Patriarchal Oppression In The Bell Jar Analysis

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Esther most significant anxiety is her desire to succeed in various parts of her life professionally and personally, while recognizing that she lives in a world where women rarely venture into success outside of their homes. When Esther thinks of the fig tree she finds it symbolic to host her new opportunities that exist. “From the tip of every branch, like a fat purple fig, a wonderful future beckoned and winked.” She associates each fig with a different life choice but her desire to branch out into numerous areas of her life got her conflicted because she didn’t know what to choose. Feeling so overwhelmed by the social pressure she began to demonstrate that the choices were much more complicated than they look, unable to break free she got angry and frustrated which …show more content…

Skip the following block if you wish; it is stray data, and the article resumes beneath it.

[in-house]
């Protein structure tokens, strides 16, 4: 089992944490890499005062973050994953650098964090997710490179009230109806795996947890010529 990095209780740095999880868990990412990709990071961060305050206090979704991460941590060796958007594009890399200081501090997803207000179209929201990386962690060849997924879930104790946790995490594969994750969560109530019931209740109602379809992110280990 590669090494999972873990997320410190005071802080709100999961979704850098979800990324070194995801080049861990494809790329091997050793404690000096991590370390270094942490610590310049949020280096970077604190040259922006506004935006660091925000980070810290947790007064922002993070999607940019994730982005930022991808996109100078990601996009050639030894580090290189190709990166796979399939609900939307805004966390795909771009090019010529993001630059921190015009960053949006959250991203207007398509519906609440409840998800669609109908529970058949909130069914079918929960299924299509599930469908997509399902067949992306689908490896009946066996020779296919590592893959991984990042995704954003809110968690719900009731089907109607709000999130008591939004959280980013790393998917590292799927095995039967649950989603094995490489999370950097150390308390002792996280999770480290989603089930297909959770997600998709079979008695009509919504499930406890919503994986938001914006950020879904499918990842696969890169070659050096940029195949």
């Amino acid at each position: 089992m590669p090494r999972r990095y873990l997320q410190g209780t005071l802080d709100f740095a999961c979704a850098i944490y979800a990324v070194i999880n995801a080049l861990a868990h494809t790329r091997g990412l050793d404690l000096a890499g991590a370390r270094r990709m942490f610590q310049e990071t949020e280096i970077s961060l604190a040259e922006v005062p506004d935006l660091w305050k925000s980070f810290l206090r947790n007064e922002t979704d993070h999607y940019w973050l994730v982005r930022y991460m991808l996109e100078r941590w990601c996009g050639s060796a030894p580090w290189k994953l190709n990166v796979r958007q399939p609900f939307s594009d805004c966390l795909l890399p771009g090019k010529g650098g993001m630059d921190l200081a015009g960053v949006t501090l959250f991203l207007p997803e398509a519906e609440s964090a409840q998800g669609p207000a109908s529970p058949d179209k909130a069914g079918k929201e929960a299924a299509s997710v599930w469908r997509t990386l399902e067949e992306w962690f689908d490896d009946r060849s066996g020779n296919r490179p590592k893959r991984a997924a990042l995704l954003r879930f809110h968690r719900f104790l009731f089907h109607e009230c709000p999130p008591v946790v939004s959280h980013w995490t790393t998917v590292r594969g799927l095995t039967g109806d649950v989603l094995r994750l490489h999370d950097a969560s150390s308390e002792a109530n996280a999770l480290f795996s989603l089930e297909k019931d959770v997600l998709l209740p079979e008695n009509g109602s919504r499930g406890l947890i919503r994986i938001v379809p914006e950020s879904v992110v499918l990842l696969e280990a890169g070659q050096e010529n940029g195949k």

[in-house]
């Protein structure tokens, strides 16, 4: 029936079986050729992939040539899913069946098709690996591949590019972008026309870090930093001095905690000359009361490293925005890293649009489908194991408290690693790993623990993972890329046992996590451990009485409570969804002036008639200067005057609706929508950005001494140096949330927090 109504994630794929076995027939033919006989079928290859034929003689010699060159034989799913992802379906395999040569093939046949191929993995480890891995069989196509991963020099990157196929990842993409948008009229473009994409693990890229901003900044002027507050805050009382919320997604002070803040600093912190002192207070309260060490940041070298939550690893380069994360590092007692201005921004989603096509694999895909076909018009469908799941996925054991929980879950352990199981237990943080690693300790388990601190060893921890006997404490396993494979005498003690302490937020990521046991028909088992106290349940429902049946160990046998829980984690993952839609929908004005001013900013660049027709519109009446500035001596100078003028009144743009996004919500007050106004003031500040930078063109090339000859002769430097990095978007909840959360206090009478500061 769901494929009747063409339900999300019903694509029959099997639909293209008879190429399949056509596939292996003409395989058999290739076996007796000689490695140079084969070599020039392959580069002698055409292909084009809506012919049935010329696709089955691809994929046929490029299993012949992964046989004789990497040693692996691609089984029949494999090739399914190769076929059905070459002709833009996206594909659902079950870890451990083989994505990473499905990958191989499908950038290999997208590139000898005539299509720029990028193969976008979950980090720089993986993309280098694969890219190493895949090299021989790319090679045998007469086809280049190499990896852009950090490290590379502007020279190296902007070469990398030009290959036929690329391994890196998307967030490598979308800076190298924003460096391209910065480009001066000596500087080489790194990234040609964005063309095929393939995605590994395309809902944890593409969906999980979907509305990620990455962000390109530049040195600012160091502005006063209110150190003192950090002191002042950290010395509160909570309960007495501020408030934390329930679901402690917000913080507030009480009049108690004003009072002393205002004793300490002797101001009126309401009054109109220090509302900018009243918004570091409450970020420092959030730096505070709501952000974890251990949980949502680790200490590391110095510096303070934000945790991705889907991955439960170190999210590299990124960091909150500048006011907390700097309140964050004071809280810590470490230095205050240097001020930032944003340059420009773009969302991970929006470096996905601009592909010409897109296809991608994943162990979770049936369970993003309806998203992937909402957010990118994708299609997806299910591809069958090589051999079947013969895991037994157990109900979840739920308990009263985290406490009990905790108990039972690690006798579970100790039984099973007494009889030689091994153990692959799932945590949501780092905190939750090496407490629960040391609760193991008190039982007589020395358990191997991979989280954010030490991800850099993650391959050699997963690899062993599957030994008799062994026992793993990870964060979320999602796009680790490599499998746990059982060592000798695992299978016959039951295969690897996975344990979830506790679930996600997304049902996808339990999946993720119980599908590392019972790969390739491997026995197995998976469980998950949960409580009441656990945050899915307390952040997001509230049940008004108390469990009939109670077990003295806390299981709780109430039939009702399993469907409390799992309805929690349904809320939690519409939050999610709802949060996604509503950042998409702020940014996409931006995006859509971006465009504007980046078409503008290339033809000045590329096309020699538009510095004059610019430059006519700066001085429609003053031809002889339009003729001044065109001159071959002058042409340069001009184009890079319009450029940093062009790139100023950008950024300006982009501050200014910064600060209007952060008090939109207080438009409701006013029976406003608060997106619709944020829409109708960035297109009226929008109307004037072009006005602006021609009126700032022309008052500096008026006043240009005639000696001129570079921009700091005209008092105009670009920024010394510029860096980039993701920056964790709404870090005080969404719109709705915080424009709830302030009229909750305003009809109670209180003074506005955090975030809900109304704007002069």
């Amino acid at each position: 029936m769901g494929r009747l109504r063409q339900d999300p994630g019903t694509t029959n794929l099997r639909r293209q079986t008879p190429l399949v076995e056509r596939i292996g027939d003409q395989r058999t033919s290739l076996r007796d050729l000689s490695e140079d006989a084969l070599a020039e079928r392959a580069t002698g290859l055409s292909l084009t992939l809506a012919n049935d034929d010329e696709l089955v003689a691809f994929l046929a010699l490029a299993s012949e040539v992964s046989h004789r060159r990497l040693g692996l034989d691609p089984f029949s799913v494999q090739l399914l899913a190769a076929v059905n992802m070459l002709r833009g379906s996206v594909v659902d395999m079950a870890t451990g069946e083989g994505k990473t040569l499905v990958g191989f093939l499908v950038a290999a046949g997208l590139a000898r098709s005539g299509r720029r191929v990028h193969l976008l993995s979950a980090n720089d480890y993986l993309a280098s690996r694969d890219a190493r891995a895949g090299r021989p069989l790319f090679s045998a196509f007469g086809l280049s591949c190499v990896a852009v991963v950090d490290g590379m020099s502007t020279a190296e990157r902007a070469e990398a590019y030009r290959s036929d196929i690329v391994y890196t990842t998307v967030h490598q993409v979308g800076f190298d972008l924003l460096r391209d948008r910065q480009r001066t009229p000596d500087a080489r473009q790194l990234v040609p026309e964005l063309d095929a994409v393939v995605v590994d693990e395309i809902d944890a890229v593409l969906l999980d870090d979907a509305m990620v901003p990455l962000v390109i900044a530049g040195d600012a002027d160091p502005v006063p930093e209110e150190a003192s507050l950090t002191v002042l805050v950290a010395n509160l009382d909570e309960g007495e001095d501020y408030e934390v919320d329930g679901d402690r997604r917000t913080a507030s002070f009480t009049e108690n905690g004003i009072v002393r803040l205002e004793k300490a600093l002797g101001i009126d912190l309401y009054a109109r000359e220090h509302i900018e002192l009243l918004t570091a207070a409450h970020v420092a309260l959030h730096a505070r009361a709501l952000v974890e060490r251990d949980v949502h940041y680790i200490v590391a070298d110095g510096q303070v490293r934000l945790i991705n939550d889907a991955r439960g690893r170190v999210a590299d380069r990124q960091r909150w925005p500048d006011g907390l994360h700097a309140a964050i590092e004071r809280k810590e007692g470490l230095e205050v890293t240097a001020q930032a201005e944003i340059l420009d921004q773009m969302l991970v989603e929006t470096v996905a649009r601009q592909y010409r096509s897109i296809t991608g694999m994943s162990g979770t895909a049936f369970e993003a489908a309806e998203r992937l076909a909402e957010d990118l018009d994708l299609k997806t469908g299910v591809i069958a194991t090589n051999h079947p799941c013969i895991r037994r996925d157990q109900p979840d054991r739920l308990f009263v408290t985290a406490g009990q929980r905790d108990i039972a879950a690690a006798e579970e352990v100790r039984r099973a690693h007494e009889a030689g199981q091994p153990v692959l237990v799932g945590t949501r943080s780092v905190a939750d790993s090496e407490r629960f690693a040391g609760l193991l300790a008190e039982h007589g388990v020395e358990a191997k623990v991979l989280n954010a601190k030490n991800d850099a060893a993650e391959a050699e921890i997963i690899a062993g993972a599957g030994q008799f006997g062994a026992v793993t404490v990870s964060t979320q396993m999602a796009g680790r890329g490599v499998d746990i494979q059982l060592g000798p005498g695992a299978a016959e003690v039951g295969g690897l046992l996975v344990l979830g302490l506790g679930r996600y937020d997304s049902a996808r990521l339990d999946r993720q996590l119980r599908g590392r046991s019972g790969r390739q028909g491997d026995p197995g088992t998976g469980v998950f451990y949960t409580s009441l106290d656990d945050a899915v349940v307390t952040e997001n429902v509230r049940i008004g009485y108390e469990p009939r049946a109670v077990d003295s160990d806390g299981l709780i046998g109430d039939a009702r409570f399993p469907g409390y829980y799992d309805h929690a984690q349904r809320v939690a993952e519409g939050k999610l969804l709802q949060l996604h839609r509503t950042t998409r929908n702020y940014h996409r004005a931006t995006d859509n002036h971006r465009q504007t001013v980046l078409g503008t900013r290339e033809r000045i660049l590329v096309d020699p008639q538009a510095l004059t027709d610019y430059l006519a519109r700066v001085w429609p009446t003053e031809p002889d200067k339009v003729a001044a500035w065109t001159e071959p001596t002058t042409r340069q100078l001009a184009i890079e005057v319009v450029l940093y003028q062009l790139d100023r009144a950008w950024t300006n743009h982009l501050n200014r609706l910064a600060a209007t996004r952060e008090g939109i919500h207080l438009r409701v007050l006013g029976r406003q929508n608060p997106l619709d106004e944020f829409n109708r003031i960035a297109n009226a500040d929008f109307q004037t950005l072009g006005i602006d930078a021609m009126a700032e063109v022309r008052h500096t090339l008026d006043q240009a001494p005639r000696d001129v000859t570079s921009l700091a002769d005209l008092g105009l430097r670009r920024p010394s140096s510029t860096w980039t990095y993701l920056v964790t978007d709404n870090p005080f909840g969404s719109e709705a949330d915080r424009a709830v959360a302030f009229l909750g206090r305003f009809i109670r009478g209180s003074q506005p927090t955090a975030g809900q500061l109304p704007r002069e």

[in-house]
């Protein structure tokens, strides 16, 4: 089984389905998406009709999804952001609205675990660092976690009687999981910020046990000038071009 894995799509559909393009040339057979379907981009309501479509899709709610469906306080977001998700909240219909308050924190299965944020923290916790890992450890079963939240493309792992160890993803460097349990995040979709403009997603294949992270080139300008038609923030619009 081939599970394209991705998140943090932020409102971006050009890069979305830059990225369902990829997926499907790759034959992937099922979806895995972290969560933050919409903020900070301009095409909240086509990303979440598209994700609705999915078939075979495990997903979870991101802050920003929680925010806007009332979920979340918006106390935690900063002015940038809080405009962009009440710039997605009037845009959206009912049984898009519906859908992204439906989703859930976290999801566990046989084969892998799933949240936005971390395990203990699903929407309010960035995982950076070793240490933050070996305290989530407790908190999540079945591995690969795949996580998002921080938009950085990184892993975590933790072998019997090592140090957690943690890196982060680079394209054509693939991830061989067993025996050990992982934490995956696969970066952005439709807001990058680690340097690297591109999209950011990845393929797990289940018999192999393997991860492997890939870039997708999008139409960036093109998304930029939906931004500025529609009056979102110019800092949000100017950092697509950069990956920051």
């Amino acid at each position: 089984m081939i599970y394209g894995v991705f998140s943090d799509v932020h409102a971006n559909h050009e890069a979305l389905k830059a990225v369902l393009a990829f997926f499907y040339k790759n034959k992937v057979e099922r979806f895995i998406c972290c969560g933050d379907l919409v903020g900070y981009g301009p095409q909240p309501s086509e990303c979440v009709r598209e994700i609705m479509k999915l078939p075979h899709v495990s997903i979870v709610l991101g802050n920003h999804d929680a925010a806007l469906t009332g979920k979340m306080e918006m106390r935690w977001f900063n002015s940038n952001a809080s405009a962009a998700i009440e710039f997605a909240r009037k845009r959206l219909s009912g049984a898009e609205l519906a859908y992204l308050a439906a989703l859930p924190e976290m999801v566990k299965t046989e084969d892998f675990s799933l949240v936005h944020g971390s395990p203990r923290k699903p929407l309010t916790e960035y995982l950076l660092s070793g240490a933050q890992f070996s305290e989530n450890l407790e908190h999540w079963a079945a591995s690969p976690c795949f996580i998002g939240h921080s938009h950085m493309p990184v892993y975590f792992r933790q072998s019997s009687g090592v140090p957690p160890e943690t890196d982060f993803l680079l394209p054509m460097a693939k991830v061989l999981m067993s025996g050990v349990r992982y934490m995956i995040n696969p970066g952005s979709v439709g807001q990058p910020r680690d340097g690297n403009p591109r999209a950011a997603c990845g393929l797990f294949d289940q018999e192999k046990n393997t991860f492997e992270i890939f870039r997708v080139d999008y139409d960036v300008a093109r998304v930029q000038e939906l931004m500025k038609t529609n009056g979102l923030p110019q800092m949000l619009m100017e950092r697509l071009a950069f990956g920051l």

Neither her mother or her father there to provide emotional stability. However, her father died at a young age and neither her and her mother dealt with the grief. Per se my health psychology text, grief is the psychological response to bereavement, a feeling of hollowness, often marked by preoccupation with the image of the deceased person, just as Esther does. “Esther’s father was the patriarch of the family; in confronting his grave she confronts all of the different pressures she feels from life and the patriarchy.” The domesticated wilderness: Patriarchal Oppression in The Bell Jar by Allison Wilkins. Without a father figure she felt empty and it prevented her from finding happiness which she tortures herself with suicidal attempts. When she underwent her first electro shock session with Doctor Gordon she had a flashback of her father. This shows how is death affects her. Furthermore, the lack of relationship with her mother also causes emotional distress. In light, her improvement began when she actually grieved over her father’s death which somewhat kills the memory of him which mainly contributed to her resistance to a normal

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